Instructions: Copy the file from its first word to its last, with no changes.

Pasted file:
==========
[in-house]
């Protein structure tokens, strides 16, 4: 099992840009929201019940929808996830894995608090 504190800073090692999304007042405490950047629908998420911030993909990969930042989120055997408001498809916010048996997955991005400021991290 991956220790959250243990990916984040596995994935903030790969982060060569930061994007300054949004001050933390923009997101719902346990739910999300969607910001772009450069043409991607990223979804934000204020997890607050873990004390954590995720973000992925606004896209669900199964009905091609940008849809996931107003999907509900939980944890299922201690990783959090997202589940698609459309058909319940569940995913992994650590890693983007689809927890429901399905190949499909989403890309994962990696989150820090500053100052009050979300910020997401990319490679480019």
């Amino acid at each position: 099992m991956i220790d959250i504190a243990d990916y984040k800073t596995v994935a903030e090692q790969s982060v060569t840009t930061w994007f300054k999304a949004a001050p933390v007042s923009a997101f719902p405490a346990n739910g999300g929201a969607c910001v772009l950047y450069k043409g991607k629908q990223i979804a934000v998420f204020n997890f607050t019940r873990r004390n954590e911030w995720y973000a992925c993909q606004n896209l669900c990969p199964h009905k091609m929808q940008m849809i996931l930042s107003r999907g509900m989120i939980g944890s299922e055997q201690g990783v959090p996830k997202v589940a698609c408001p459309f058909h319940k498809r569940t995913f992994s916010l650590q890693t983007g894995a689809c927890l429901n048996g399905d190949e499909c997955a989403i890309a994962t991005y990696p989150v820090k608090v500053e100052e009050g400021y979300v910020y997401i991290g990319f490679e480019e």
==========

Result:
[in-house]
């Protein structure tokens, strides 16, 4: 099992840009929201019940929808996830894995608090 504190800073090692999304007042405490950047629908998420911030993909990969930042989120055997408001498809916010048996997955991005400021991290 991956220790959250243990990916984040596995994935903030790969982060060569930061994007300054949004001050933390923009997101719902346990739910999300969607910001772009450069043409991607990223979804934000204020997890607050873990004390954590995720973000992925606004896209669900199964009905091609940008849809996931107003999907509900939980944890299922201690990783959090997202589940698609459309058909319940569940995913992994650590890693983007689809927890429901399905190949499909989403890309994962990696989150820090500053100052009050979300910020997401990319490679480019």
């Amino acid at each position: 099992m991956i220790d959250i504190a243990d990916y984040k800073t596995v994935a903030e090692q790969s982060v060569t840009t930061w994007f300054k999304a949004a001050p933390v007042s923009a997101f719902p405490a346990n739910g999300g929201a969607c910001v772009l950047y450069k043409g991607k629908q990223i979804a934000v998420f204020n997890f607050t019940r873990r004390n954590e911030w995720y973000a992925c993909q606004n896209l669900c990969p199964h009905k091609m929808q940008m849809i996931l930042s107003r999907g509900m989120i939980g944890s299922e055997q201690g990783v959090p996830k997202v589940a698609c408001p459309f058909h319940k498809r569940t995913f992994s916010l650590q890693t983007g894995a689809c927890l429901n048996g399905d190949e499909c997955a989403i890309a994962t991005y990696p989150v820090k608090v500053e100052e009050g400021y979300v910020y997401i991290g990319f490679e480019e």